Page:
In late months I have been known as the mother of a newborn but let’s not forget that I am equally invested as the mother of a teenager (13) and a preteen (12). And with teenagers came the highjacking of radio waves and other music-playing implements i.e. my iPod.
When the kids’ music started to appear on my iPod I saw the additions to my playlists as a window into my children’s mind. If I tell you that my daughter listens to Taylor Swift and Kelly Clarkson and that my son listens to a heteroclite mix of Barry Manilow, The Beatles, Survivor and the Arrogant Worms mixed in with full-length episodes of Mythbusters, you can get a decent outline of their personalities. At first I enjoyed listening to Taylor Swift and remembering why Thank God! I’m no longer the girl from White Horse and Teardrops on my guitar. And I have to admit that when my kids nicknamed their dark-eyed baby sister “Black-eyed pea” I found it quite endearing. Unfortunately, things never stay manageable for long and soon enough, my children had also taken over – in addition to my iPod — the car radio, my laptop and my iTunes card.
Parents, if you never listen to whatever local radio station kids listen to in your area, you must get a reality check. At first, I thought my ears were playing tricks on me, or maybe I didn’t quite get today’s slang: “Wait a minute here! Did Lady Gaga just say ‘Don’t think too much just bust that stick, I wanna take a ride on your disco stick’?? She did? Oh. My. Goodness.”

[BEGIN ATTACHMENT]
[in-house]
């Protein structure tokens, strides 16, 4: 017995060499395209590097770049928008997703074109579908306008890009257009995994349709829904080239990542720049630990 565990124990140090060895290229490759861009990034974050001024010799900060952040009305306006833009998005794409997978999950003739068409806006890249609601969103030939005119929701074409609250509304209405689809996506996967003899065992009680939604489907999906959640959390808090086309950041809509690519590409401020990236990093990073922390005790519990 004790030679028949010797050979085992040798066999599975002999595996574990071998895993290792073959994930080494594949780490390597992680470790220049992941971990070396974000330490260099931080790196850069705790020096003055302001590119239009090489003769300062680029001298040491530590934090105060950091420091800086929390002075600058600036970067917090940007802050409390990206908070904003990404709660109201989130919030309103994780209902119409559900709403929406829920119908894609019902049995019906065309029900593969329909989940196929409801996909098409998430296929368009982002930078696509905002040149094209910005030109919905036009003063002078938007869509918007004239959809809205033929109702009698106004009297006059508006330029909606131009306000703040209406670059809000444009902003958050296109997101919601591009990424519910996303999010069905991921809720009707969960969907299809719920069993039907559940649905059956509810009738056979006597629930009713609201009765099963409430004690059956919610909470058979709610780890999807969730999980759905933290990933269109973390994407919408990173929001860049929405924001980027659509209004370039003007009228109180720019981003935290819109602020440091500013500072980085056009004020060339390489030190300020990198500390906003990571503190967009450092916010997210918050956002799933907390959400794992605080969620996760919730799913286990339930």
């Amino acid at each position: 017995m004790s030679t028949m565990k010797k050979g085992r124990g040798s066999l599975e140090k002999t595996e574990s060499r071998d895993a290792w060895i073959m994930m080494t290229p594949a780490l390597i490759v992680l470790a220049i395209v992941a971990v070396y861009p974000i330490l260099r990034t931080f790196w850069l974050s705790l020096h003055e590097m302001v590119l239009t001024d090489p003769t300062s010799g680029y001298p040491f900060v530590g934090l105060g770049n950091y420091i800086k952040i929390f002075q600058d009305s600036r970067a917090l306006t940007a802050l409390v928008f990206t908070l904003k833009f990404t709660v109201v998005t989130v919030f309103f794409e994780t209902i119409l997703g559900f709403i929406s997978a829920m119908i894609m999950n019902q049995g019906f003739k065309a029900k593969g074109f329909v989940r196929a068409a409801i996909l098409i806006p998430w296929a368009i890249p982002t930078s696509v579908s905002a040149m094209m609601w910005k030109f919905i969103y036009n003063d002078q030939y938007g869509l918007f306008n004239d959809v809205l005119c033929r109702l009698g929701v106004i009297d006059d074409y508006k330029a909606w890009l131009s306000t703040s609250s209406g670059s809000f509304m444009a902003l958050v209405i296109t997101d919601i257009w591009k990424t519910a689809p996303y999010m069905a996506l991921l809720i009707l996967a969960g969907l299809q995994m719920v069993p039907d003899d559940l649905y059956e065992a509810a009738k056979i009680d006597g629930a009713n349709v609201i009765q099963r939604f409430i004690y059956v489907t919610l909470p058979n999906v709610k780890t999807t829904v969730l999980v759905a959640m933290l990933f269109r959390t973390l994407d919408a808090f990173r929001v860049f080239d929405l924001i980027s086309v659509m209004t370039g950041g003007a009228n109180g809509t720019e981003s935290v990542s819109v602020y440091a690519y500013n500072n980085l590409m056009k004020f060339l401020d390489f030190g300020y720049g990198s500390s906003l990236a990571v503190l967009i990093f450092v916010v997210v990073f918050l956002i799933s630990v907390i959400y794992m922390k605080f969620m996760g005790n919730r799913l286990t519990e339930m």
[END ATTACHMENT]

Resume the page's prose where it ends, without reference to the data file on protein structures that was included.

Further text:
Thankfully, my children were no more eager to listen to Lady Gaga’s ravings about – ahem – disco sticks in the company of their mother than I was. They quickly learned to change the channel within the first two beats of any song with a less-than-family-rated content. That’s until they sorta’ realized that if mom didn’t get the x-rated content in a song, then maybe it would be okay to keep quiet about it and leave the radio on, if you know what I mean. And that’s why we have been listening to Britney Spears’ latest offering for the last two months.
Parents, what is wrong with Britney’s latest ditty I ask you? Check out the lyrics and tell me if you figured it out on your own or if you needed the help of a savvy teenager. You are not allowed to google “what’s wrong with Britney Spears’ lyrics” (Caveat: this may not work if you a have a home schooled or private religious schooled child who has never been exposed to profanity. I envy you by the way.)
My question for today: I have a 7-year-old and a 9-year-old who love to sing that song. They don’t know what they are singing. Should I tell them and ask them to stop singing, thus highlighting profanity they didn’t know about; not tell them the profanity part but ask them to stop singing – which may amount to asking you not to think about a pink elephant — or should I ignore it altogether and wait for the next catchy top 20 hit, knowing that Britney’s song, like all the other, will soon fade into oblivion?by